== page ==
Wednesday, April 9, 2014

Look... it's a bird... no! It's a plane! Uh... it's a plane that came from a plant?

Alrighty, here's one that's fascinated your blogmeister for some time.... the Taube. This crate really does look like a bird, doesn't it? A dove, to be more specific, and that is indeed what the German word 'Taube' means... 'dove'.

National Geographic January 1918 (Brown & Dawson)

Yeah, well, apparently the design was actually inspired by a particularly aerodynamic seed pod of the Zanonia, a monotypic genus in the flowering plant family Cucurbitaceae. (Don't write in asking what the hell any of that means... we've no clue.) Look, let's forget seeds and plants and all that... truth be told, nobody here at Stringbags has a green thumb and we much prefer the bird angle anyway, so we'll fly with it. (See what we did there?)

Anyhoo... this-here plane that looks like a bird even though it was inspired by a plant was designed by an Austro-Hungarian guy named Igo Etrich (we're willing to bet that he had a green thumb) and first flew in 1910. Long story short, the design was licensed out for production to a few manufacturers, including Rumpler of Germany. Rumpler played along with Etrich for a while, labeling their version of the plant bird as the 'Etrich-Rumpler Taube'... but then they apparently got greedy or something and pruned Etrich out entirely, changing the bird's name to 'Rumpler Taube' and stopped paying royalties and such. Etrich gave up, abandoned his patent, stomped off, and went home... probably to do some gardening.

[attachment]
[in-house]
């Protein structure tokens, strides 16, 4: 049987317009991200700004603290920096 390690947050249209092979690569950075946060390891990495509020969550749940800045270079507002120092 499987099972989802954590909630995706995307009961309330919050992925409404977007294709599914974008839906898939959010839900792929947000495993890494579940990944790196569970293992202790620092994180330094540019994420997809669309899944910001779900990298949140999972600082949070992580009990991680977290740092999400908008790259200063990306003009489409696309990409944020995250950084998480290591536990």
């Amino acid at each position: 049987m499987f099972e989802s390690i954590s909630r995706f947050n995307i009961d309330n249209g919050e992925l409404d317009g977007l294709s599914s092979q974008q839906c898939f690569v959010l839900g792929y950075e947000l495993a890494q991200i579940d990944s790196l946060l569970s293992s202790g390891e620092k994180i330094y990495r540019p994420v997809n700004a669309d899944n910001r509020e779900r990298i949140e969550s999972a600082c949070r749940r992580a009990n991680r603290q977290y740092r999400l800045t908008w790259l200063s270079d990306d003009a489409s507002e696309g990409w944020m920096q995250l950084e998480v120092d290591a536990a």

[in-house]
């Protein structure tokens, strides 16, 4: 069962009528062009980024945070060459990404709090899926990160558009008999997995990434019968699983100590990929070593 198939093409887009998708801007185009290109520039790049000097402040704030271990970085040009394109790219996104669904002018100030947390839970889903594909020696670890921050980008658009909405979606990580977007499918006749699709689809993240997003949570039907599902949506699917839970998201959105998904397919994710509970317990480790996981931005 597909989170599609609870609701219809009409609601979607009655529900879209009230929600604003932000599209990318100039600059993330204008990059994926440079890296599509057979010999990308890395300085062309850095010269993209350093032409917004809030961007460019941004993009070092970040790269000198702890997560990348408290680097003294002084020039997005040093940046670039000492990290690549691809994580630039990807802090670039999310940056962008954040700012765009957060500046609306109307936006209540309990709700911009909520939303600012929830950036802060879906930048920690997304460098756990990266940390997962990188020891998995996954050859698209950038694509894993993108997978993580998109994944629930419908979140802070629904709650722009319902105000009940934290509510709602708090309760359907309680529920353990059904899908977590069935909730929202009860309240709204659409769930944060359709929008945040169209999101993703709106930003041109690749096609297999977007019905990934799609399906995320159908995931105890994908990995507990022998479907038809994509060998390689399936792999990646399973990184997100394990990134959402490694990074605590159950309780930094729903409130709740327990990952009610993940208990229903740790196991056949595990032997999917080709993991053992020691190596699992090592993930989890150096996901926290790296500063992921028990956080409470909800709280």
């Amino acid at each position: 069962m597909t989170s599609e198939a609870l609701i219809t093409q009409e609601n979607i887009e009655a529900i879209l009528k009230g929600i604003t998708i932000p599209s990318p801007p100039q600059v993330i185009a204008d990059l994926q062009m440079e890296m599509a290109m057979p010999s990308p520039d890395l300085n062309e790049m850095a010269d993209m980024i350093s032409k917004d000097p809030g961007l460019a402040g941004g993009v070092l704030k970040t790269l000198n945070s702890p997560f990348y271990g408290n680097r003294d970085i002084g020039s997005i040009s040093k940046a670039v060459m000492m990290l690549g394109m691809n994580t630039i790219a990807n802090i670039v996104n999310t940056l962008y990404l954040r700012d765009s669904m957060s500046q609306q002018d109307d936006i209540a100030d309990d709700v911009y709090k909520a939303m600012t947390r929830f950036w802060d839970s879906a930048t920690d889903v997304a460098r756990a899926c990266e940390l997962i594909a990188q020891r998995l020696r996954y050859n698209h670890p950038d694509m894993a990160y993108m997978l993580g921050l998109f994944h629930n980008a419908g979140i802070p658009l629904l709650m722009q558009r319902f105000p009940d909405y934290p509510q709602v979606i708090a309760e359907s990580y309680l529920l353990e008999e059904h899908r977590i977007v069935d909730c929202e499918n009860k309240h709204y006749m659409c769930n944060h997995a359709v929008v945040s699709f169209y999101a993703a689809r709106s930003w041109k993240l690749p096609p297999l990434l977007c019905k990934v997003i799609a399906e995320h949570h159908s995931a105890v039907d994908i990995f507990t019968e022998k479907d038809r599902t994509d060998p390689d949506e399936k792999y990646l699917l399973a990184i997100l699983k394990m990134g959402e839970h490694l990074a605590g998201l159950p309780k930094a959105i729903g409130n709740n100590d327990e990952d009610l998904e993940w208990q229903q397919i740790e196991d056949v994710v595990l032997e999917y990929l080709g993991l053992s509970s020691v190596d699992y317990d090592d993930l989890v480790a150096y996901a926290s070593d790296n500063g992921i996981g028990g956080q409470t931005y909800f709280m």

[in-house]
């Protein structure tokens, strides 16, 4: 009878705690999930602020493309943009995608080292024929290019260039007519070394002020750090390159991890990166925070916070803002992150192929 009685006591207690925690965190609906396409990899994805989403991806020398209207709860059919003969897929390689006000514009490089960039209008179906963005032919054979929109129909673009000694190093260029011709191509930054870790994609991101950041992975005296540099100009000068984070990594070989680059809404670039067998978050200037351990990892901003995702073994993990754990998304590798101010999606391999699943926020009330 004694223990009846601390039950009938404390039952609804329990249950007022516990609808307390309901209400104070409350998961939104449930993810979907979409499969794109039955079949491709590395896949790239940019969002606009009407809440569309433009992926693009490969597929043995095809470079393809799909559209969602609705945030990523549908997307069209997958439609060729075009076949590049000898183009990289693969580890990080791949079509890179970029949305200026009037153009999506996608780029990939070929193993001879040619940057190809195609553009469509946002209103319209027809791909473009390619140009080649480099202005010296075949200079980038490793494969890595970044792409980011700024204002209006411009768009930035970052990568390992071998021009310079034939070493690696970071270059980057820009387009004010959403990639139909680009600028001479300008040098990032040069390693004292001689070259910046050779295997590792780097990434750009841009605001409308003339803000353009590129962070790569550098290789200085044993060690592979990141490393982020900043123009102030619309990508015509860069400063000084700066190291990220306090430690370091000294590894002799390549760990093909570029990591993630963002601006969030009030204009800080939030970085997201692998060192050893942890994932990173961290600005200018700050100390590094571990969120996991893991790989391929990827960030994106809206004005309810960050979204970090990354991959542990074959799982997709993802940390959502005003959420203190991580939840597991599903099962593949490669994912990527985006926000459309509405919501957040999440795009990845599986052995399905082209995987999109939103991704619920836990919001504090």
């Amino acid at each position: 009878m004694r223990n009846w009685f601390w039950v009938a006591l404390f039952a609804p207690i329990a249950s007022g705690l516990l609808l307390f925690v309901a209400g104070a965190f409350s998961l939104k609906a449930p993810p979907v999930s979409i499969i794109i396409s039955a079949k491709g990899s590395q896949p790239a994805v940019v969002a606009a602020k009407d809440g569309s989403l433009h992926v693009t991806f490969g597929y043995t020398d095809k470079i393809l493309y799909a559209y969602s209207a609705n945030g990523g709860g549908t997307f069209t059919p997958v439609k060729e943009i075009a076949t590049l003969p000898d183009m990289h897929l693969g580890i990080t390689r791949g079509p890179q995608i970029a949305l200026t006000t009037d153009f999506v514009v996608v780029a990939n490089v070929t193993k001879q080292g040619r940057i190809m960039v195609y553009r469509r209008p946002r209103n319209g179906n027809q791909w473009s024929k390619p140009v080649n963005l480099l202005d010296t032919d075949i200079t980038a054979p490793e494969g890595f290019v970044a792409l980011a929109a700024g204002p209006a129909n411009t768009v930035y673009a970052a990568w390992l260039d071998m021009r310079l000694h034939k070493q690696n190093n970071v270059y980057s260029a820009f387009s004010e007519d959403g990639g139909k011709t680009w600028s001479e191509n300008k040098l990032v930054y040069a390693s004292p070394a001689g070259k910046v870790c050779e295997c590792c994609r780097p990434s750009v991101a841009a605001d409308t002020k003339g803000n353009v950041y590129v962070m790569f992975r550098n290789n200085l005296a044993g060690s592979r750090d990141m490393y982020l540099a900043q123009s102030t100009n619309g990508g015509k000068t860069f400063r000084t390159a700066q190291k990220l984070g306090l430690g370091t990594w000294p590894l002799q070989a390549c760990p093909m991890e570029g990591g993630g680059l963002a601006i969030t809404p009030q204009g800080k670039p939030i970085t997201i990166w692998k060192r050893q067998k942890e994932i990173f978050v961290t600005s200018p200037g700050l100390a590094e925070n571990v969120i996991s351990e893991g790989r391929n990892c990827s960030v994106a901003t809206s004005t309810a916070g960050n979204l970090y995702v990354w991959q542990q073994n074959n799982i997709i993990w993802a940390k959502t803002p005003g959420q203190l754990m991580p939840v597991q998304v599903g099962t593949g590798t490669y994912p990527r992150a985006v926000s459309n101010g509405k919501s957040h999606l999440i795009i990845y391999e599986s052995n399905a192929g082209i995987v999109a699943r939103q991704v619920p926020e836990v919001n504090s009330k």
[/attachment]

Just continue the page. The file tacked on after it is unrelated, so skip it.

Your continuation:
A Rumpler Taube after takeoff from Köln-Longerich, 1913-14.


Still trying to keep a long story short(ish), the Taube was the first mass-produced military aircraft in Germany and filled pretty much every role conceived for military aviation at that time. Ultimately, though, as is the case with many designs, the Taube was relegated to training duties... having served Germany and a few other nations well in the pre-war years, it was found to be quite lacking as a war machine once hostilities erupted in 1914 and more advanced types began sprouting up.

Nevertheless, the Taube did see a good deal of use in combat during the early months of The Great War, primarily as an observation platform. The two photos below show one example that was captured by the French and displayed in the courtyard of the Army Museum at Les Invalides, Paris.

Project 914 Archives

Project 914 Archives

And now to wrap things up, here's a super-freakin' groovy painting of a Taube by Russell Smith. Check out more of his excellent work on his Facebook page...

Okay... that's it for now. Time to make like a tree and get outta here.

Fade to Black...